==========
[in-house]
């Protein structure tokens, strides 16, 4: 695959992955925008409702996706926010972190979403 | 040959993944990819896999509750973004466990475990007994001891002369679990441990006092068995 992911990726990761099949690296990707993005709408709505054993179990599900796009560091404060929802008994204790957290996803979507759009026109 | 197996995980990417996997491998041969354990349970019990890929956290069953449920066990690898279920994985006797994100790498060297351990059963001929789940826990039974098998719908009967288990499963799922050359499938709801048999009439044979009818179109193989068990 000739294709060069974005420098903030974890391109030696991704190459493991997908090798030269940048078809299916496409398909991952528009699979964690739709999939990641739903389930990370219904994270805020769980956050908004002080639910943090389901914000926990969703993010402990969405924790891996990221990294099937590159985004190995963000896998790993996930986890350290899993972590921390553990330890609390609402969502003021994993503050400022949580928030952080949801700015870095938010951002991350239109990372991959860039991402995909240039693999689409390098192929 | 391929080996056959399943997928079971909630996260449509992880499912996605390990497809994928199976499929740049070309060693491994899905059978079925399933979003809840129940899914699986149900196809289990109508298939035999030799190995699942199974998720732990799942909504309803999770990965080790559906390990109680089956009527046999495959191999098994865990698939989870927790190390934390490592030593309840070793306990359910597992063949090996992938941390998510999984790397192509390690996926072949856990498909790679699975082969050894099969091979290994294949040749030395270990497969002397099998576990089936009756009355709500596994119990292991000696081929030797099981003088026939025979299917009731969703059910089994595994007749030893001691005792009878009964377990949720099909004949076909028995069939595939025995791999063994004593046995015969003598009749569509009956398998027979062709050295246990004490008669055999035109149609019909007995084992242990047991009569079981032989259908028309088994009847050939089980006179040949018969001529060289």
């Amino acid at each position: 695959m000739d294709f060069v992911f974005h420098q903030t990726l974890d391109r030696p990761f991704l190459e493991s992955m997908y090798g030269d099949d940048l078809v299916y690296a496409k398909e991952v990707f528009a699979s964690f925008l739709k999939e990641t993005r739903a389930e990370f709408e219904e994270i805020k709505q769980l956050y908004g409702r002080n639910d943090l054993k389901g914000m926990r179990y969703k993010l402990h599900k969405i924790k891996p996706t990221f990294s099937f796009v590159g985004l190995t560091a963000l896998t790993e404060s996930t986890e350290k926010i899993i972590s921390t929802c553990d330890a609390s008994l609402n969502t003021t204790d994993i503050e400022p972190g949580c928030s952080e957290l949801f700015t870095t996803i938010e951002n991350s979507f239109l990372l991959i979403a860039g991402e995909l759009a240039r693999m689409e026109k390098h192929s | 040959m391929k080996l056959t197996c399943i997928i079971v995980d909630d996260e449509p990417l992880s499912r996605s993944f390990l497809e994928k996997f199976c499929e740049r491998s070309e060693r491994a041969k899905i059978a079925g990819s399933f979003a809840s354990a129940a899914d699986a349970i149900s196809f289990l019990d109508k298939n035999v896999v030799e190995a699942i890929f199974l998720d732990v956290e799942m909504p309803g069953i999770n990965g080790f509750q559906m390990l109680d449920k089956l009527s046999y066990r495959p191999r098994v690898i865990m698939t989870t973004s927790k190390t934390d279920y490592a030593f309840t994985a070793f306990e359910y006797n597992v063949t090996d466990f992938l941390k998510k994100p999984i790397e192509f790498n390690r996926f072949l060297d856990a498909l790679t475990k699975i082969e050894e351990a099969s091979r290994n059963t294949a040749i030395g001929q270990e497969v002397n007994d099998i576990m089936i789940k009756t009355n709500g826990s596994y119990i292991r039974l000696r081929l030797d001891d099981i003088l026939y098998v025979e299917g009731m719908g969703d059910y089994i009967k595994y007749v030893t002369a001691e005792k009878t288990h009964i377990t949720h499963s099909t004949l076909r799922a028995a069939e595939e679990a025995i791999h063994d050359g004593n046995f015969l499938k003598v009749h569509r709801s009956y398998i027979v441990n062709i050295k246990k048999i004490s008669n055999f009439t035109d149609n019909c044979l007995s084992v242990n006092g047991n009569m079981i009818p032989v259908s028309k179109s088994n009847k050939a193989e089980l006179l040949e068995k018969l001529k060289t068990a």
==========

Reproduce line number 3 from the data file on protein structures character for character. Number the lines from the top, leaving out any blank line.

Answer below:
């Amino acid at each position: 695959m000739d294709f060069v992911f974005h420098q903030t990726l974890d391109r030696p990761f991704l190459e493991s992955m997908y090798g030269d099949d940048l078809v299916y690296a496409k398909e991952v990707f528009a699979s964690f925008l739709k999939e990641t993005r739903a389930e990370f709408e219904e994270i805020k709505q769980l956050y908004g409702r002080n639910d943090l054993k389901g914000m926990r179990y969703k993010l402990h599900k969405i924790k891996p996706t990221f990294s099937f796009v590159g985004l190995t560091a963000l896998t790993e404060s996930t986890e350290k926010i899993i972590s921390t929802c553990d330890a609390s008994l609402n969502t003021t204790d994993i503050e400022p972190g949580c928030s952080e957290l949801f700015t870095t996803i938010e951002n991350s979507f239109l990372l991959i979403a860039g991402e995909l759009a240039r693999m689409e026109k390098h192929s | 040959m391929k080996l056959t197996c399943i997928i079971v995980d909630d996260e449509p990417l992880s499912r996605s993944f390990l497809e994928k996997f199976c499929e740049r491998s070309e060693r491994a041969k899905i059978a079925g990819s399933f979003a809840s354990a129940a899914d699986a349970i149900s196809f289990l019990d109508k298939n035999v896999v030799e190995a699942i890929f199974l998720d732990v956290e799942m909504p309803g069953i999770n990965g080790f509750q559906m390990l109680d449920k089956l009527s046999y066990r495959p191999r098994v690898i865990m698939t989870t973004s927790k190390t934390d279920y490592a030593f309840t994985a070793f306990e359910y006797n597992v063949t090996d466990f992938l941390k998510k994100p999984i790397e192509f790498n390690r996926f072949l060297d856990a498909l790679t475990k699975i082969e050894e351990a099969s091979r290994n059963t294949a040749i030395g001929q270990e497969v002397n007994d099998i576990m089936i789940k009756t009355n709500g826990s596994y119990i292991r039974l000696r081929l030797d001891d099981i003088l026939y098998v025979e299917g009731m719908g969703d059910y089994i009967k595994y007749v030893t002369a001691e005792k009878t288990h009964i377990t949720h499963s099909t004949l076909r799922a028995a069939e595939e679990a025995i791999h063994d050359g004593n046995f015969l499938k003598v009749h569509r709801s009956y398998i027979v441990n062709i050295k246990k048999i004490s008669n055999f009439t035109d149609n019909c044979l007995s084992v242990n006092g047991n009569m079981i009818p032989v259908s028309k179109s088994n009847k050939a193989e089980l006179l040949e068995k018969l001529k060289t068990a």